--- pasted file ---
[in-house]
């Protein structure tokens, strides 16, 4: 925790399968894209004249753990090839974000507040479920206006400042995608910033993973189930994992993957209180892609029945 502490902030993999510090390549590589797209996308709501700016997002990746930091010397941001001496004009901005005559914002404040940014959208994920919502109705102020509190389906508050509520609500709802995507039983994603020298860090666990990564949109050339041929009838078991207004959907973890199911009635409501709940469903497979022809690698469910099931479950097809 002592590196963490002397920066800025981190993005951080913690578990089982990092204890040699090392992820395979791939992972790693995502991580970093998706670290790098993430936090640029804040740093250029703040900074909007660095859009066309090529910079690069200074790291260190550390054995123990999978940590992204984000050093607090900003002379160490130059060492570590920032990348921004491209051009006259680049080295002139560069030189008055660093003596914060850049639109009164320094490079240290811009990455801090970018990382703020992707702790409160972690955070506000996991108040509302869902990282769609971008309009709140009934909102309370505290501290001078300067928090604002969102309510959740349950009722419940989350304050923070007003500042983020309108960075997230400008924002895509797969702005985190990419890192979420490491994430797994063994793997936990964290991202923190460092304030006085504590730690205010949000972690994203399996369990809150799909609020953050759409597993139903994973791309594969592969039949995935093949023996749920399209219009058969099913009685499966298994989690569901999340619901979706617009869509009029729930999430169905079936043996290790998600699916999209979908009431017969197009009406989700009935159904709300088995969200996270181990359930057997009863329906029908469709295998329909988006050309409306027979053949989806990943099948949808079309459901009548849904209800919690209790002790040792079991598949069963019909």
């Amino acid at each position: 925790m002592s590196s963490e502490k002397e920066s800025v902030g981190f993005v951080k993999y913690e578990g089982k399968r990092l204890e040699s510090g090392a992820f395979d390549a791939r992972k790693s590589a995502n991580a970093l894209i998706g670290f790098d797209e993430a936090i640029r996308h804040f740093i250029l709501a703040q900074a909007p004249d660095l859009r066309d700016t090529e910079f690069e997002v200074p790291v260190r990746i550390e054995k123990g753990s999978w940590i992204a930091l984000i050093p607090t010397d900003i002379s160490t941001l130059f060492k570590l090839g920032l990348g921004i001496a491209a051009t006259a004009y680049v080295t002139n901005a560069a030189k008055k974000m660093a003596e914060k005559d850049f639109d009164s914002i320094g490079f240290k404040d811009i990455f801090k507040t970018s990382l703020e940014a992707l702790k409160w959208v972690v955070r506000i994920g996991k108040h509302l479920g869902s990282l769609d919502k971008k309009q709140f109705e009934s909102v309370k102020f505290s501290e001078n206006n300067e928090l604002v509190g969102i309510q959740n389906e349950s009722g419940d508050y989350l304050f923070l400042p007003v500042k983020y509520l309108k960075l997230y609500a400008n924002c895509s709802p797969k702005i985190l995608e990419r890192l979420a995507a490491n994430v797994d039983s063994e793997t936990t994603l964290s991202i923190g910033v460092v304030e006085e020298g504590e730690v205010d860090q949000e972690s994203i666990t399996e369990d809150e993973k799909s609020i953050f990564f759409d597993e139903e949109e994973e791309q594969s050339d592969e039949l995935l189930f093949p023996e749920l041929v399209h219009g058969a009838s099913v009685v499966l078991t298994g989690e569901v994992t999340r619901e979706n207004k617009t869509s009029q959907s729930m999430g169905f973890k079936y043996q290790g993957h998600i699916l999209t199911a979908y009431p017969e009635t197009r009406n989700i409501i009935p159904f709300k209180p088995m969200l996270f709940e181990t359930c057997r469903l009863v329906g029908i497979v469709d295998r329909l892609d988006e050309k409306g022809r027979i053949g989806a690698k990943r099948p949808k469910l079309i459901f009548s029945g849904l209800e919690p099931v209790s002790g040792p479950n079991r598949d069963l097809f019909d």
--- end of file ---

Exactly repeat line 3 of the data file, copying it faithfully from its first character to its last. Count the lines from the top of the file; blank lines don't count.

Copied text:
């Amino acid at each position: 925790m002592s590196s963490e502490k002397e920066s800025v902030g981190f993005v951080k993999y913690e578990g089982k399968r990092l204890e040699s510090g090392a992820f395979d390549a791939r992972k790693s590589a995502n991580a970093l894209i998706g670290f790098d797209e993430a936090i640029r996308h804040f740093i250029l709501a703040q900074a909007p004249d660095l859009r066309d700016t090529e910079f690069e997002v200074p790291v260190r990746i550390e054995k123990g753990s999978w940590i992204a930091l984000i050093p607090t010397d900003i002379s160490t941001l130059f060492k570590l090839g920032l990348g921004i001496a491209a051009t006259a004009y680049v080295t002139n901005a560069a030189k008055k974000m660093a003596e914060k005559d850049f639109d009164s914002i320094g490079f240290k404040d811009i990455f801090k507040t970018s990382l703020e940014a992707l702790k409160w959208v972690v955070r506000i994920g996991k108040h509302l479920g869902s990282l769609d919502k971008k309009q709140f109705e009934s909102v309370k102020f505290s501290e001078n206006n300067e928090l604002v509190g969102i309510q959740n389906e349950s009722g419940d508050y989350l304050f923070l400042p007003v500042k983020y509520l309108k960075l997230y609500a400008n924002c895509s709802p797969k702005i985190l995608e990419r890192l979420a995507a490491n994430v797994d039983s063994e793997t936990t994603l964290s991202i923190g910033v460092v304030e006085e020298g504590e730690v205010d860090q949000e972690s994203i666990t399996e369990d809150e993973k799909s609020i953050f990564f759409d597993e139903e949109e994973e791309q594969s050339d592969e039949l995935l189930f093949p023996e749920l041929v399209h219009g058969a009838s099913v009685v499966l078991t298994g989690e569901v994992t999340r619901e979706n207004k617009t869509s009029q959907s729930m999430g169905f973890k079936y043996q290790g993957h998600i699916l999209t199911a979908y009431p017969e009635t197009r009406n989700i409501i009935p159904f709300k209180p088995m969200l996270f709940e181990t359930c057997r469903l009863v329906g029908i497979v469709d295998r329909l892609d988006e050309k409306g022809r027979i053949g989806a690698k990943r099948p949808k469910l079309i459901f009548s029945g849904l209800e919690p099931v209790s002790g040792p479950n079991r598949d069963l097809f019909d």